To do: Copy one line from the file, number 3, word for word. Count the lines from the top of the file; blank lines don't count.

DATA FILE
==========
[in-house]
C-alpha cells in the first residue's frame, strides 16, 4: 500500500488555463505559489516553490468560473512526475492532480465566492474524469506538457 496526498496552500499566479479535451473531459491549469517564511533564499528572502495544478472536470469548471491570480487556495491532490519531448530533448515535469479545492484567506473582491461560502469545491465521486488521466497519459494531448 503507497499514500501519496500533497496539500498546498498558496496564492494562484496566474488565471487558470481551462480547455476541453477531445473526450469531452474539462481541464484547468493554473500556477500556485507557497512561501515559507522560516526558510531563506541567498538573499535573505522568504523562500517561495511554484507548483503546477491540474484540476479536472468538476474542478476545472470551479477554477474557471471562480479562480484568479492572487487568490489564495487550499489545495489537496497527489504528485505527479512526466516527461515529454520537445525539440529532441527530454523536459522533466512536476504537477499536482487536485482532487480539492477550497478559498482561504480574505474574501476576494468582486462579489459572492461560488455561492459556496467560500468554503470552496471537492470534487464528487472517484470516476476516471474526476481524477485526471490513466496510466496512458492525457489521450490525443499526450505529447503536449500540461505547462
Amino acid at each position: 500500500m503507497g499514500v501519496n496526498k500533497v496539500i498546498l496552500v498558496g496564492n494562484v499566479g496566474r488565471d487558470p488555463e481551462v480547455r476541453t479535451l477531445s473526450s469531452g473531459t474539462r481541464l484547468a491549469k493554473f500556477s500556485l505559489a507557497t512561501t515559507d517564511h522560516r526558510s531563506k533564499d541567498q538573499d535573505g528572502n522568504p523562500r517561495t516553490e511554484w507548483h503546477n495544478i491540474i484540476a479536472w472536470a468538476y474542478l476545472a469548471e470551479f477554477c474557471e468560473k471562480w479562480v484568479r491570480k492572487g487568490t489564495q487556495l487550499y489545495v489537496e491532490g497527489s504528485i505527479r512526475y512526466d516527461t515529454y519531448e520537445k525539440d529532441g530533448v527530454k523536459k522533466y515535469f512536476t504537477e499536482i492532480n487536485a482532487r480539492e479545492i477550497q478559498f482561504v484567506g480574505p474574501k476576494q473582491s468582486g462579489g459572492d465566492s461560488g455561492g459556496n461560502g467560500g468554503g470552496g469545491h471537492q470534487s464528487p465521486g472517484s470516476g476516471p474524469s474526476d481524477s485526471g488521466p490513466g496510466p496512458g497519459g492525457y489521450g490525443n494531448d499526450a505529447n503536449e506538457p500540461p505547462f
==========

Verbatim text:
Amino acid at each position: 500500500m503507497g499514500v501519496n496526498k500533497v496539500i498546498l496552500v498558496g496564492n494562484v499566479g496566474r488565471d487558470p488555463e481551462v480547455r476541453t479535451l477531445s473526450s469531452g473531459t474539462r481541464l484547468a491549469k493554473f500556477s500556485l505559489a507557497t512561501t515559507d517564511h522560516r526558510s531563506k533564499d541567498q538573499d535573505g528572502n522568504p523562500r517561495t516553490e511554484w507548483h503546477n495544478i491540474i484540476a479536472w472536470a468538476y474542478l476545472a469548471e470551479f477554477c474557471e468560473k471562480w479562480v484568479r491570480k492572487g487568490t489564495q487556495l487550499y489545495v489537496e491532490g497527489s504528485i505527479r512526475y512526466d516527461t515529454y519531448e520537445k525539440d529532441g530533448v527530454k523536459k522533466y515535469f512536476t504537477e499536482i492532480n487536485a482532487r480539492e479545492i477550497q478559498f482561504v484567506g480574505p474574501k476576494q473582491s468582486g462579489g459572492d465566492s461560488g455561492g459556496n461560502g467560500g468554503g470552496g469545491h471537492q470534487s464528487p465521486g472517484s470516476g476516471p474524469s474526476d481524477s485526471g488521466p490513466g496510466p496512458g497519459g492525457y489521450g490525443n494531448d499526450a505529447n503536449e506538457p500540461p505547462f